Modified Latarjet procedure for patients with glenoid bone defect accompanied with anterior shoulder instability

acta orthopaedica et traumatologica turcica (Impact Factor: 0.61). 01/2013; 47(6):393-9. DOI: 10.3944/AOTT.2013.3130
Source: PubMed


The aim of this study was to assess the effects of coracoid bone block (modified Latarjet) procedure on clinical and functional results in cases with glenoid bone defect accompanied with anterior shoulder instability.
The study included 35 patients (average age: 35 years; range: 20 to 58 years) with glenoid bone defect and recurrent dislocations treated with the modified Latarjet procedure. There were 12 sports injuries, 5 post-epileptic cases and 18 recurrent anterior shoulder dislocation following non-sports-related injuries. Recurrence was reported in 7 patients formerly treated with the Bankart procedure. Average number of preoperative dislocations was 10.8±6.5 and average time range between the first dislocation and surgery was 14.9±13.2 months. All patients underwent preoperative diagnostic arthroscopy. Postoperative isometric exercises in braces were assigned for the first 6 weeks, followed by active strengthening exercises. Pre- and postoperative functional results were evaluated using the ASES (American Shoulder and Elbow Surgeons) and Rowe scores and pain using the VAS (Visual Analog Scale).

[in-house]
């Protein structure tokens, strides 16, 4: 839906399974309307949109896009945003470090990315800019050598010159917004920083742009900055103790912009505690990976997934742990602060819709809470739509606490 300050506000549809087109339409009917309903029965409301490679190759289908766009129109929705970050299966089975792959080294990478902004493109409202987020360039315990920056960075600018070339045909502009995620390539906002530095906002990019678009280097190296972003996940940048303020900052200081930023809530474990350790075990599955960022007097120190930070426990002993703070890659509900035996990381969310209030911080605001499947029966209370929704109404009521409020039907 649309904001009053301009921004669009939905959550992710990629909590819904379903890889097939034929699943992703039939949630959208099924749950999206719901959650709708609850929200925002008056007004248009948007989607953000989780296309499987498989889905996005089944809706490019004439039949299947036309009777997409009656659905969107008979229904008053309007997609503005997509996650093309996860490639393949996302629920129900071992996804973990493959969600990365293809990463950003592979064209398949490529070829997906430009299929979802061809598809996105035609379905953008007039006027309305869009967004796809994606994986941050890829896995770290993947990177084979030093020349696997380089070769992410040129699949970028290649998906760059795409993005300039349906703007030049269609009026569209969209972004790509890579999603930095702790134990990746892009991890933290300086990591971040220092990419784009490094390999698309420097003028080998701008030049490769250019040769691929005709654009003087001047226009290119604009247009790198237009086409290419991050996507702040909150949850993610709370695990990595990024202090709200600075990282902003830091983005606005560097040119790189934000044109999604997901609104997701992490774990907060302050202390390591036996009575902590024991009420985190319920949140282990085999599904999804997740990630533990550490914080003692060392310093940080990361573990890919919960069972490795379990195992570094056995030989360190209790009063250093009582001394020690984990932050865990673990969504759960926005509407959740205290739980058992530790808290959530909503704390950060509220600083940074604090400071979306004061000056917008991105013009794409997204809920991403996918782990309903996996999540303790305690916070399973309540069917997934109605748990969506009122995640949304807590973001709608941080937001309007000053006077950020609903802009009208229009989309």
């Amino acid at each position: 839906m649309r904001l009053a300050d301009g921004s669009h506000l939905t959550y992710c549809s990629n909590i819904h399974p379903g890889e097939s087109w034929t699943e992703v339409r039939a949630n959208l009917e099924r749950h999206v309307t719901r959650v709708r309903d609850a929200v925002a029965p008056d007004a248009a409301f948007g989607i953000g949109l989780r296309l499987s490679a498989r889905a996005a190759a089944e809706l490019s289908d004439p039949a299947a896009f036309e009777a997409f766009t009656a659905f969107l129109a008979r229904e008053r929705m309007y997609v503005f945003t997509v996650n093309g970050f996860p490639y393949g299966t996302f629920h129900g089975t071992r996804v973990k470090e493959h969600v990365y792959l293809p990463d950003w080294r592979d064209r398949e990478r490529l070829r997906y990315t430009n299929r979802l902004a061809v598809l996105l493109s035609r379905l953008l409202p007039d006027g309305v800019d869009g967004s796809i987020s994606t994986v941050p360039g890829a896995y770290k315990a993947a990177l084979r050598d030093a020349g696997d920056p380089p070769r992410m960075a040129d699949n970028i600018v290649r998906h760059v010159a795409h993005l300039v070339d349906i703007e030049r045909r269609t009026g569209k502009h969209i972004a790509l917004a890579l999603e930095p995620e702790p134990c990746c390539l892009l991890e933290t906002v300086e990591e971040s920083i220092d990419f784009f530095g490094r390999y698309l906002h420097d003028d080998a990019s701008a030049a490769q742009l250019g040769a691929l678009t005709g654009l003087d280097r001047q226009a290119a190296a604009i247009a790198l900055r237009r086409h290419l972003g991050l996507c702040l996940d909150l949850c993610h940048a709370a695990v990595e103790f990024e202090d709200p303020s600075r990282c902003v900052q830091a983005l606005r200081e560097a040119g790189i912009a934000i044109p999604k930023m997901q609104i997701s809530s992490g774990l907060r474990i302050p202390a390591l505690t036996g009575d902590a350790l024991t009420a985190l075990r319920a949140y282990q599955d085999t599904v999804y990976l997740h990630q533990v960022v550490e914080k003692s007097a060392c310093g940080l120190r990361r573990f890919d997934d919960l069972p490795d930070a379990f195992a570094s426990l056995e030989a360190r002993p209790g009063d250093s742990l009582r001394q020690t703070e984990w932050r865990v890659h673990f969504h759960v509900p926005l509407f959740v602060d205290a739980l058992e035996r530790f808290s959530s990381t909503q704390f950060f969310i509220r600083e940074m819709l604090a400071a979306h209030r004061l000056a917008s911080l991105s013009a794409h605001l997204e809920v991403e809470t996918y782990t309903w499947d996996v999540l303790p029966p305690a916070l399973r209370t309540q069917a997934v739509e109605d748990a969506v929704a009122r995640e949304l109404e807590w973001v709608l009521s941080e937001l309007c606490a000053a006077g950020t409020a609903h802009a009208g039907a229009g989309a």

Osseous union of coracoid graft was achieved in all patients. Average follow-up was 24±12.2 (range: 12 to 74) months. No degenerative arthritis or continuing instability was detected in any of the patients. Average forward flexion was 165°±20° and external rotation 59°±13°. Mean preoperative ASES and Rowe scores of 49.6±10.6 and 47.9±21.5 increased postoperatively to 91.3±11 and 89.1±9.2, respectively. Mean VAS scores decreased significantly from 6.2±2.4 to 1.8±0.6 postoperatively (p<0.05).
Shoulder functionality and former activity levels can be successfully achieved in terms of increased patient satisfaction through use of the modified Latarjet surgery in the treatment of glenoid bone defect and anterior shoulder instability.

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    • "Only 1 player redislocated, and 93% of patients were “happy” or “very happy” with the results. A modified Latarjet procedure with a coracoid bone block was successful in achieving increased patient satisfaction and return to former activity levels in 35 patients (mean age 35 years, range 20–58) in a study by Atalar et al. [65]. The coracoid graft demonstrated osseous union in all patients at a mean 24 ± 12.2 months (range, 12–74) with no further instability or degenerative arthritis. "